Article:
Never mind that "state-of-the-art" and "Detroit" don't often collide in the same sentence; what's important to note here is Managing Partner David Breen's description of the new "open floor plan": "We're building out the space to leverage the firm's new model of office design, which includes a modern and open floor plan to enhance team […]
Godfather of gold ties and GOP Presidential candidate Herman Cain has taken a lot of heat for his 9-9-9 tax plan. While it has a nice ring to it, not too many people are crazy about 9-cubed including his fellow GOP hopefuls, their tax taskmaster Grover Norquist, and every tax wonk within the DC delivery area.
Sensing something needed to be changed, Cain got his
economics advisor accountant and whomever else is crunching the numbers to go back to the drawing board. And what did they come up with, you ask? Are they throwing in free bread sticks? Fresher ingredients? A gluten-free crust stuffed with cheese? Nope! That would just cause more confusion, so they just dropped a nine:
For people living under the poverty line, “your plan isn’t 9-9-9, it’s 9-0-9,” Mr. Cain said in a policy speech in Detroit. “Say amen, y’all. If you are at or below the poverty line…then you don’t pay that middle 9” – i.e. the individual flat tax.
Mr. Cain’s bold 9-9-9 plan – which includes a 9% individual flat tax, a 9% business flat tax, and a 9% national sales tax – has helped vault him into the top tier of GOP presidential candidates.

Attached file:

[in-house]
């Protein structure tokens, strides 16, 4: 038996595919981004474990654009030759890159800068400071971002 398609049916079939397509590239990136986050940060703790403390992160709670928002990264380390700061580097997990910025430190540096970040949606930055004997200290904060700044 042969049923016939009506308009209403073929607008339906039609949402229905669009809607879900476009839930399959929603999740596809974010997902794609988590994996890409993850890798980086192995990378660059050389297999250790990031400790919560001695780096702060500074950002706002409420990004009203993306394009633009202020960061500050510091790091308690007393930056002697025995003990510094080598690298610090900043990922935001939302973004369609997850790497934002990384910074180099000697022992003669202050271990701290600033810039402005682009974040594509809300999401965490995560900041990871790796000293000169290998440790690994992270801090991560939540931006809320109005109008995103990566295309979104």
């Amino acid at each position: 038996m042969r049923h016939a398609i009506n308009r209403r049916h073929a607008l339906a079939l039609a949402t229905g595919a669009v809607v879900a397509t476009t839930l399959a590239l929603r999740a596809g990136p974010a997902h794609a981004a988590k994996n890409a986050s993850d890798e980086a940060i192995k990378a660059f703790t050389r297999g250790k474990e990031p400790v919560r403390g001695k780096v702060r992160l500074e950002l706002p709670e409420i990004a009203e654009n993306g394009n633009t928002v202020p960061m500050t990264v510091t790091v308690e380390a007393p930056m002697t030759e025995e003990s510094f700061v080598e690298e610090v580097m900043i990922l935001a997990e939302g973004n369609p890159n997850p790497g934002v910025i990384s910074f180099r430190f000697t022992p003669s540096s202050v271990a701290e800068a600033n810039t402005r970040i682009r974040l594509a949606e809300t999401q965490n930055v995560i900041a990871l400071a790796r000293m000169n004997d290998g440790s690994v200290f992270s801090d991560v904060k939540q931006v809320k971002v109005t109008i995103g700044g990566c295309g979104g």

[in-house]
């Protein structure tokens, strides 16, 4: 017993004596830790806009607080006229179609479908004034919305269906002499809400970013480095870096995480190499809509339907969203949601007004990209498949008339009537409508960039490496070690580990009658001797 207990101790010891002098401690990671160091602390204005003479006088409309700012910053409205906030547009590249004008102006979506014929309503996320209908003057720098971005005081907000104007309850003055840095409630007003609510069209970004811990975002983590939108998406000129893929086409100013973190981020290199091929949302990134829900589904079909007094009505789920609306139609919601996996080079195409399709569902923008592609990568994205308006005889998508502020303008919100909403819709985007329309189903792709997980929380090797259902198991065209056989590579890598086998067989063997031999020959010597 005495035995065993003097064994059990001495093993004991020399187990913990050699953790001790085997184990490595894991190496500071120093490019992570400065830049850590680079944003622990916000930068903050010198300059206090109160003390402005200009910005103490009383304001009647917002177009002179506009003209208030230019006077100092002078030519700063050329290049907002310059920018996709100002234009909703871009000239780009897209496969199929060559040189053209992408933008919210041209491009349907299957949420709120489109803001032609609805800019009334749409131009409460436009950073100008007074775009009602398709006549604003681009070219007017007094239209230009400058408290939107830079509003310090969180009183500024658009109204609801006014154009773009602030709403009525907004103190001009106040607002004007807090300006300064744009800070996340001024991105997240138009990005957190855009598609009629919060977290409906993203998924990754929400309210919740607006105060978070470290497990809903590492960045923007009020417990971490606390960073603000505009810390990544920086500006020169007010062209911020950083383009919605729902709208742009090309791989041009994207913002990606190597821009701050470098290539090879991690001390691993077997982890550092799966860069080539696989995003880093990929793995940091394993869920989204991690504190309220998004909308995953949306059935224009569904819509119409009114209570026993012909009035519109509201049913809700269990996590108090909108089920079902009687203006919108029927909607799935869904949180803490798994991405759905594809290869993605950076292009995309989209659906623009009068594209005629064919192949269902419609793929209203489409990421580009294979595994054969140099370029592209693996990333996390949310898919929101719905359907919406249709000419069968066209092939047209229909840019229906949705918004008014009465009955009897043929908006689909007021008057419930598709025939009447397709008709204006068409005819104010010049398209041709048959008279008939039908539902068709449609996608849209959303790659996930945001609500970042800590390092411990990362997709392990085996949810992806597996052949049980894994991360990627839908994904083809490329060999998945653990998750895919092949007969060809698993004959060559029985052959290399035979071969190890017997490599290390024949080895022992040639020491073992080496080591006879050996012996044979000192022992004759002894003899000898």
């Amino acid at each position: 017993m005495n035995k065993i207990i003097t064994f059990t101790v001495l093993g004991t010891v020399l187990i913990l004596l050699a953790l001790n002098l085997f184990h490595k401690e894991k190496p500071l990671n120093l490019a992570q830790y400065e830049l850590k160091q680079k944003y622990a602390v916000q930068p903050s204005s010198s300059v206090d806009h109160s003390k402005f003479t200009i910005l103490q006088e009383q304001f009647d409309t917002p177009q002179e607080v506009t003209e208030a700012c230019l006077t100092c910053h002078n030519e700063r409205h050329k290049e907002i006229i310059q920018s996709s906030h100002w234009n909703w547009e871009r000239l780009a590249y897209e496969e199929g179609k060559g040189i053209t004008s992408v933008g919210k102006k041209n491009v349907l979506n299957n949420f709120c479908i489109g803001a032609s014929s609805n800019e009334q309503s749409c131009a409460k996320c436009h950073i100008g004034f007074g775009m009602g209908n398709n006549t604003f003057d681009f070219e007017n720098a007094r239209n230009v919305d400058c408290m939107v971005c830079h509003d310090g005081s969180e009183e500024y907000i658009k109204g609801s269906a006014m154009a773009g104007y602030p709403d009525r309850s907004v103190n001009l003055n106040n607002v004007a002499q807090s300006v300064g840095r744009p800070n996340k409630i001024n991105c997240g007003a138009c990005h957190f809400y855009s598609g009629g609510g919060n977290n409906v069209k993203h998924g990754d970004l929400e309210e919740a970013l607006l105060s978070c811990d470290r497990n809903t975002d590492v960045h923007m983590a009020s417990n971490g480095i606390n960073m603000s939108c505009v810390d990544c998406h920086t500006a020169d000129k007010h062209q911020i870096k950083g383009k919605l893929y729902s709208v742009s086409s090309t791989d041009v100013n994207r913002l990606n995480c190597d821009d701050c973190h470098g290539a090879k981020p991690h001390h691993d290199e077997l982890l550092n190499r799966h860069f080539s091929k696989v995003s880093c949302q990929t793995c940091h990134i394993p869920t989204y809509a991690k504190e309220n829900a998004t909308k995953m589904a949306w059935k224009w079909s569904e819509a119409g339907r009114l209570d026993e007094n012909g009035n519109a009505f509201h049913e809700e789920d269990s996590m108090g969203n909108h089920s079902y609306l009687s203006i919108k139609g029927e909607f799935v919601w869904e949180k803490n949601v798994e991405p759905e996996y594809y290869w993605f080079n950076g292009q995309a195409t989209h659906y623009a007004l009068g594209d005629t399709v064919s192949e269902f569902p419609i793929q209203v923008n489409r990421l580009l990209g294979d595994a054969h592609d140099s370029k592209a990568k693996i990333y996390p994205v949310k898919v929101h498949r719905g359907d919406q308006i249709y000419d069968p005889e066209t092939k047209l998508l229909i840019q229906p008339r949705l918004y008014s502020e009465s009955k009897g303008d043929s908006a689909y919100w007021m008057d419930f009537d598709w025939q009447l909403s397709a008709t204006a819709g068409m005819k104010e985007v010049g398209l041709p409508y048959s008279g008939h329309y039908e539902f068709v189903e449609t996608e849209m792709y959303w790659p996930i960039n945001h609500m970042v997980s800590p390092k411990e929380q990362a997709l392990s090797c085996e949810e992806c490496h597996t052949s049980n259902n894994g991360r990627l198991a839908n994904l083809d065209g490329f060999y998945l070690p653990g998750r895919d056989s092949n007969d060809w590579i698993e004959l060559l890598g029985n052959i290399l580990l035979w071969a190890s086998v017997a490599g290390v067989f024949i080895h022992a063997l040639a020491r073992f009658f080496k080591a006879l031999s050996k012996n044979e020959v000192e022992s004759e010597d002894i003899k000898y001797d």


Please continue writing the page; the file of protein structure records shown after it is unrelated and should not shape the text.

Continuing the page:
But free bread sticks would still be nice.
Maybe! At this point, what harm would it do?
In Detroit, the largest city in [Michigan], the upcoming budgeting process carries an implicit threat: If local politicians can’t convince the state they have what it takes to repair the city’s finances, the state could appoint an outside official to do the job for them. The city has already hit several of the triggers to initiate the process that could install an emergency manager, say local politicians, who are scrambling to keep the city government out of receivership.
But would-be emergency managers say they can succeed where elected officials have failed. They stand to draw six-figure salaries from the local governments under their management, but some talk about this work as if it were a civic duty.
“We feel very strongly that not only is there a business opportunity here, but we want to be part of a solution for the greater good,” said Michael Imber, a principal in Grant Thornton LLP’s corporate advisory and restructuring services practice in New York. “We’re absolutely ready to help.”